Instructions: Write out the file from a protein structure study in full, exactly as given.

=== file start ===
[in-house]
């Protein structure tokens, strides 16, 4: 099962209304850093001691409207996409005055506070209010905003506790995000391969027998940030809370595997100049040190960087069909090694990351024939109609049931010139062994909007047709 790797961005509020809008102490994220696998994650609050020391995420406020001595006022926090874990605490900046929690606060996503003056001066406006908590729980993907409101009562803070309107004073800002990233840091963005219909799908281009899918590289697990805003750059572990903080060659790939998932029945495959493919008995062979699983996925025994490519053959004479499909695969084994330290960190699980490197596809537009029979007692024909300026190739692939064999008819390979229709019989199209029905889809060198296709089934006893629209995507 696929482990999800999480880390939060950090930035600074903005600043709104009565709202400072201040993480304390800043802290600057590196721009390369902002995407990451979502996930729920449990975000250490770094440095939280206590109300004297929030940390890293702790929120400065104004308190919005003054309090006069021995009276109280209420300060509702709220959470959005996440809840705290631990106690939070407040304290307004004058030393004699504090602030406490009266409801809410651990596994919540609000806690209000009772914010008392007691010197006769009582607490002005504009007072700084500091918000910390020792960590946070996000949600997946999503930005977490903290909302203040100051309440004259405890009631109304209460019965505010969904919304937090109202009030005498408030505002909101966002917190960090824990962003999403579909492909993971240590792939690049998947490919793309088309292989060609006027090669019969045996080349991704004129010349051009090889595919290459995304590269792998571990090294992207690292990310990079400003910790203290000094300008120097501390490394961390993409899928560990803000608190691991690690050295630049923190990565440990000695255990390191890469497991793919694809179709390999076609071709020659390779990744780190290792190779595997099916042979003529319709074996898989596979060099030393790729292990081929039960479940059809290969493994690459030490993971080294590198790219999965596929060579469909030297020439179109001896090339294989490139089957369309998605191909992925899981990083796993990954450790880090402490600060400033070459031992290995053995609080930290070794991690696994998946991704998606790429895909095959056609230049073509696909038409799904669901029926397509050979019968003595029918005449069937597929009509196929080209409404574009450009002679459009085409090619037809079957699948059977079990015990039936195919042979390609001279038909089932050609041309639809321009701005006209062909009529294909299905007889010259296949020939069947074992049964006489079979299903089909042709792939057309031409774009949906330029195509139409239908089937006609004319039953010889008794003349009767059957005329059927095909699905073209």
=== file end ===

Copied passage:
[in-house]
């Protein structure tokens, strides 16, 4: 099962209304850093001691409207996409005055506070209010905003506790995000391969027998940030809370595997100049040190960087069909090694990351024939109609049931010139062994909007047709 790797961005509020809008102490994220696998994650609050020391995420406020001595006022926090874990605490900046929690606060996503003056001066406006908590729980993907409101009562803070309107004073800002990233840091963005219909799908281009899918590289697990805003750059572990903080060659790939998932029945495959493919008995062979699983996925025994490519053959004479499909695969084994330290960190699980490197596809537009029979007692024909300026190739692939064999008819390979229709019989199209029905889809060198296709089934006893629209995507 696929482990999800999480880390939060950090930035600074903005600043709104009565709202400072201040993480304390800043802290600057590196721009390369902002995407990451979502996930729920449990975000250490770094440095939280206590109300004297929030940390890293702790929120400065104004308190919005003054309090006069021995009276109280209420300060509702709220959470959005996440809840705290631990106690939070407040304290307004004058030393004699504090602030406490009266409801809410651990596994919540609000806690209000009772914010008392007691010197006769009582607490002005504009007072700084500091918000910390020792960590946070996000949600997946999503930005977490903290909302203040100051309440004259405890009631109304209460019965505010969904919304937090109202009030005498408030505002909101966002917190960090824990962003999403579909492909993971240590792939690049998947490919793309088309292989060609006027090669019969045996080349991704004129010349051009090889595919290459995304590269792998571990090294992207690292990310990079400003910790203290000094300008120097501390490394961390993409899928560990803000608190691991690690050295630049923190990565440990000695255990390191890469497991793919694809179709390999076609071709020659390779990744780190290792190779595997099916042979003529319709074996898989596979060099030393790729292990081929039960479940059809290969493994690459030490993971080294590198790219999965596929060579469909030297020439179109001896090339294989490139089957369309998605191909992925899981990083796993990954450790880090402490600060400033070459031992290995053995609080930290070794991690696994998946991704998606790429895909095959056609230049073509696909038409799904669901029926397509050979019968003595029918005449069937597929009509196929080209409404574009450009002679459009085409090619037809079957699948059977079990015990039936195919042979390609001279038909089932050609041309639809321009701005006209062909009529294909299905007889010259296949020939069947074992049964006489079979299903089909042709792939057309031409774009949906330029195509139409239908089937006609004319039953010889008794003349009767059957005329059927095909699905073209």